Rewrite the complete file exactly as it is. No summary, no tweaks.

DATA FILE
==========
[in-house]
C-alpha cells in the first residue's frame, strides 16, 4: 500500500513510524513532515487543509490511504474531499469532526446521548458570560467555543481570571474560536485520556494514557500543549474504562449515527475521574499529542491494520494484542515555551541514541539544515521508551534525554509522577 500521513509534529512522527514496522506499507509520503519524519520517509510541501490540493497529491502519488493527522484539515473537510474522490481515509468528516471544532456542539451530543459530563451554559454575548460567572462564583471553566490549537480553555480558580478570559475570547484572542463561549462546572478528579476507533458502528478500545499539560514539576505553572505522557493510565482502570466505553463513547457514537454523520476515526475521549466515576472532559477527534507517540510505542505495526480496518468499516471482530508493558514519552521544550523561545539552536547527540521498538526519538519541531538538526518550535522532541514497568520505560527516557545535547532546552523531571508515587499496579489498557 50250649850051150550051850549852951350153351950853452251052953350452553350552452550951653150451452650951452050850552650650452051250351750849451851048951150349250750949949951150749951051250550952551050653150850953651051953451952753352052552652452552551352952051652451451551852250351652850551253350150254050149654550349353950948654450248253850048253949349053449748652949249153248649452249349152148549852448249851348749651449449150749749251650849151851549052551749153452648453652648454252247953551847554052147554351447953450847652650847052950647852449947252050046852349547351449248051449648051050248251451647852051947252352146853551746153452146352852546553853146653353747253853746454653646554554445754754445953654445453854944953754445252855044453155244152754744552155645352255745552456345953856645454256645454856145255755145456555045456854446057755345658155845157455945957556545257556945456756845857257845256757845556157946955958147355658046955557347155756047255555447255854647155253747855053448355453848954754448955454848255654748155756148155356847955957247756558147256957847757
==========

[in-house]
C-alpha cells in the first residue's frame, strides 16, 4: 500500500513510524513532515487543509490511504474531499469532526446521548458570560467555543481570571474560536485520556494514557500543549474504562449515527475521574499529542491494520494484542515555551541514541539544515521508551534525554509522577 500521513509534529512522527514496522506499507509520503519524519520517509510541501490540493497529491502519488493527522484539515473537510474522490481515509468528516471544532456542539451530543459530563451554559454575548460567572462564583471553566490549537480553555480558580478570559475570547484572542463561549462546572478528579476507533458502528478500545499539560514539576505553572505522557493510565482502570466505553463513547457514537454523520476515526475521549466515576472532559477527534507517540510505542505495526480496518468499516471482530508493558514519552521544550523561545539552536547527540521498538526519538519541531538538526518550535522532541514497568520505560527516557545535547532546552523531571508515587499496579489498557 50250649850051150550051850549852951350153351950853452251052953350452553350552452550951653150451452650951452050850552650650452051250351750849451851048951150349250750949949951150749951051250550952551050653150850953651051953451952753352052552652452552551352952051652451451551852250351652850551253350150254050149654550349353950948654450248253850048253949349053449748652949249153248649452249349152148549852448249851348749651449449150749749251650849151851549052551749153452648453652648454252247953551847554052147554351447953450847652650847052950647852449947252050046852349547351449248051449648051050248251451647852051947252352146853551746153452146352852546553853146653353747253853746454653646554554445754754445953654445453854944953754445252855044453155244152754744552155645352255745552456345953856645454256645454856145255755145456555045456854446057755345658155845157455945957556545257556945456756845857257845256757845556157946955958147355658046955557347155756047255555447255854647155253747855053448355453848954754448955454848255654748155756148155356847955957247756558147256957847757